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  • Posted August 4, 2011

    more from this reviewer

    Great book!

    What I liked most about this book is the mystery of it. Here you have a small town with lots of stories of The Near Witch. Children sing songs of it, people whisper about it. But what really happened? I like that the author wrote such a detailed and well presented story to the reader. The reader is presented with this great illusion, that you have no idea what is going to happen. With so many great plot twist and turns, the reader is gasping for their dear life!

    The story line of this book kept me on my toes. I always like it when an author keeps me crawling after the bread crumbs she drops. As I continue to follow the bread crumbs, Ms. Schwab filled my appetite with lots of new characters, elements of magic, and lost children that are no where to be found. The reader is able to feel the mysterious of the near witch and the small town that hold the secrets.

    The characters in this book were well developed. I love that the main character, Lexi, is strong and determined. Just like her father, she sets out to find out what is happening to the missing children. She uncover webs of lies, deceitful townsmen, and one heck of an angry witch. I like that she had help in the most unlikely place. She didn't follow rules or take orders from anyone. She stood strong and fought, even is she was alone.

    The Near Witch is an upstanding, worthy witch book. Told like no other, The Near Witch will ground you with fear and hold you tight. Want a good witch story? Then read this one. With Ms. Schwab's masterful writing, this book will captivate you to follow the bread crumbs to a great story.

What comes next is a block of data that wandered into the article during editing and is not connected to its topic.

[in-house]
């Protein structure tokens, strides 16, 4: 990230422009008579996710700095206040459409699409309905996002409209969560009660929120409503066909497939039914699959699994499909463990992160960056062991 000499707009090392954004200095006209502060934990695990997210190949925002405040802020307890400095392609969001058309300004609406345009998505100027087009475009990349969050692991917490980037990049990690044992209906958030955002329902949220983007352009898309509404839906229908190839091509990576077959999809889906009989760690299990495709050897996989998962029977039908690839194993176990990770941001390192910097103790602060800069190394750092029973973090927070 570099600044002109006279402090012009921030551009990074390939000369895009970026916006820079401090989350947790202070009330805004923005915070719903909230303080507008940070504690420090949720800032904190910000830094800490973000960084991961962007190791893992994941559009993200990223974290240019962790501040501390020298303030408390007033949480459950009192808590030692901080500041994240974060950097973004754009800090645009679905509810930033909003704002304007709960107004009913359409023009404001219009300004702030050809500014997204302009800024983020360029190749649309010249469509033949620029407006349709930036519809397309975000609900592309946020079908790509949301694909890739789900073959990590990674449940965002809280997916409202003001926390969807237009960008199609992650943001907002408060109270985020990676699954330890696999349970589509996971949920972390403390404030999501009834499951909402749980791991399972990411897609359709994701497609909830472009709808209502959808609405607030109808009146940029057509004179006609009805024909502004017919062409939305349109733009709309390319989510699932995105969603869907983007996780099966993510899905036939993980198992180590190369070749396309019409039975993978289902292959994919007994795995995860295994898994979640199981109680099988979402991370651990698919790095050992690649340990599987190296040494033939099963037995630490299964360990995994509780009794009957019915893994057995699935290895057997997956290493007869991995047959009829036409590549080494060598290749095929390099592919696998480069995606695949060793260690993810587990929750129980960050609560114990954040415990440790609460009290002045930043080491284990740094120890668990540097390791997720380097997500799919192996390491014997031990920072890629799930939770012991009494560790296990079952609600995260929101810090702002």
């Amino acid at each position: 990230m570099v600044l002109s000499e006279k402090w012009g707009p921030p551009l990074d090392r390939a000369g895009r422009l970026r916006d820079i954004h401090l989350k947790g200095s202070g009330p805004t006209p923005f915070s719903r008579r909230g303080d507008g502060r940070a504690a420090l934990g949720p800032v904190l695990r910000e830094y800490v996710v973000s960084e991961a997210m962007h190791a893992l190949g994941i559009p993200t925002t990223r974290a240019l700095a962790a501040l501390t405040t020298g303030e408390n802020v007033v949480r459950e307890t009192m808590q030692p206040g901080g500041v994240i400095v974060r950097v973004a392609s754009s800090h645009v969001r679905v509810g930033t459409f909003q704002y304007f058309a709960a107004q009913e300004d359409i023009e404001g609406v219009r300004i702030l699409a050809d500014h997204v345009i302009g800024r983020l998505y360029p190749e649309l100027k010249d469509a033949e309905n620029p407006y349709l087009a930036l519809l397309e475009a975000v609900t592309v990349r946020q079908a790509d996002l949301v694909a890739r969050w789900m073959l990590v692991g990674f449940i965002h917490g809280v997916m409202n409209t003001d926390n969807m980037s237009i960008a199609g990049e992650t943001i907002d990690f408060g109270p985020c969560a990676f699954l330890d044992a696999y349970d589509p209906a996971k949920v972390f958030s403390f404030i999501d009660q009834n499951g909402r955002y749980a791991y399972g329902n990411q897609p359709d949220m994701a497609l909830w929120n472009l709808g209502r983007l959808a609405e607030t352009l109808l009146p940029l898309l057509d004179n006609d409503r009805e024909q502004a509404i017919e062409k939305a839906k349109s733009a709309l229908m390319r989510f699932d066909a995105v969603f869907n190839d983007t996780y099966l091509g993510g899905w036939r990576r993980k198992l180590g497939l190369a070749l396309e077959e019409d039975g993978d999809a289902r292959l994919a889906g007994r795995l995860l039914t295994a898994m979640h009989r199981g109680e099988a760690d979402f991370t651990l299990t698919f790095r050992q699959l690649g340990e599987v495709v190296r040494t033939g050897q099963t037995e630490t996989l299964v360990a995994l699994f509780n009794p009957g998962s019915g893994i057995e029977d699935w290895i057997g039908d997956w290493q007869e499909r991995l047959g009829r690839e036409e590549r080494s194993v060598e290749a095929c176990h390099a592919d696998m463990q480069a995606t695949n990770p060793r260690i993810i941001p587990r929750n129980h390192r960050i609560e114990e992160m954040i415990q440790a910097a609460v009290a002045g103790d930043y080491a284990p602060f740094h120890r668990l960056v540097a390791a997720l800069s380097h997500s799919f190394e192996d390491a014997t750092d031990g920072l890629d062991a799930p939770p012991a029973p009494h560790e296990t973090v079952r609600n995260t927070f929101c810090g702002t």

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  • Posted August 3, 2011

    more from this reviewer

    Absolutely enchanting!

    When I began reading The Near Witch, I wasn't sure that this was a book that I was going to enjoy or even be able to get through. It sounded intriguing enough, but I was quite wary. I loved being proved wrong every minute of reading this. The Near Witch is an enchanting tale of magic, family, and first love set against a small-town backdrop of suspicion and fear.


    Enter the town of Near--an undefined, historical town settled in the moors, where the wind sings through the windows and the people live in fear of those things unknown. When a stranger arrives in the town, there is an immediate panic, which escalates as children begin disappearing from the beds in the dead of night. Could this stranger be to blame? For most of the villagers, he is the obvious person--and the easiest--to blame. But Lexi believes otherwise; she will go to great lengths to prove this stranger's innocence.


    Lexi was a character that I liked from the very beginning. Her tomboyish nature and clear, unwavering love for her mother and sister (and deceased father) combine to create a lovable, real main character. I especially connected with her profound desire to protect her sister--a natural response between close sisters. Lexi is the type of character who knows what she wants/believes and doesn't waver from those things. She proves this over and over again during the hunt for the children--never wavering in her belief that it wasn't the stranger, never giving up searching despite set-backs. She was strong and courageous, even in those moments when the reader was allowed a glimpse of her loving nature and true despair at her father's death.


    The stranger, whom Lexi names Cole, is intriguing throughout and I never quite knew what to make of him. Don't take that the wrong way--I thought he was perfectly done. The "strangeness" of him complemented the town of Near and it's fear of the outside. His friendship with Lexi stood to complement the situation more and more as she struck out on her own to find the children, even when the people of Near didn't believe her. Now, I will say that the romance between the two seemed to pop up out of nowhere. I saw it coming in a sense, but I thought that it progressed at an interesting, slightly too sudden tempo. I liked them together, but they didn't have enough to get to know each other before that first kiss pops up.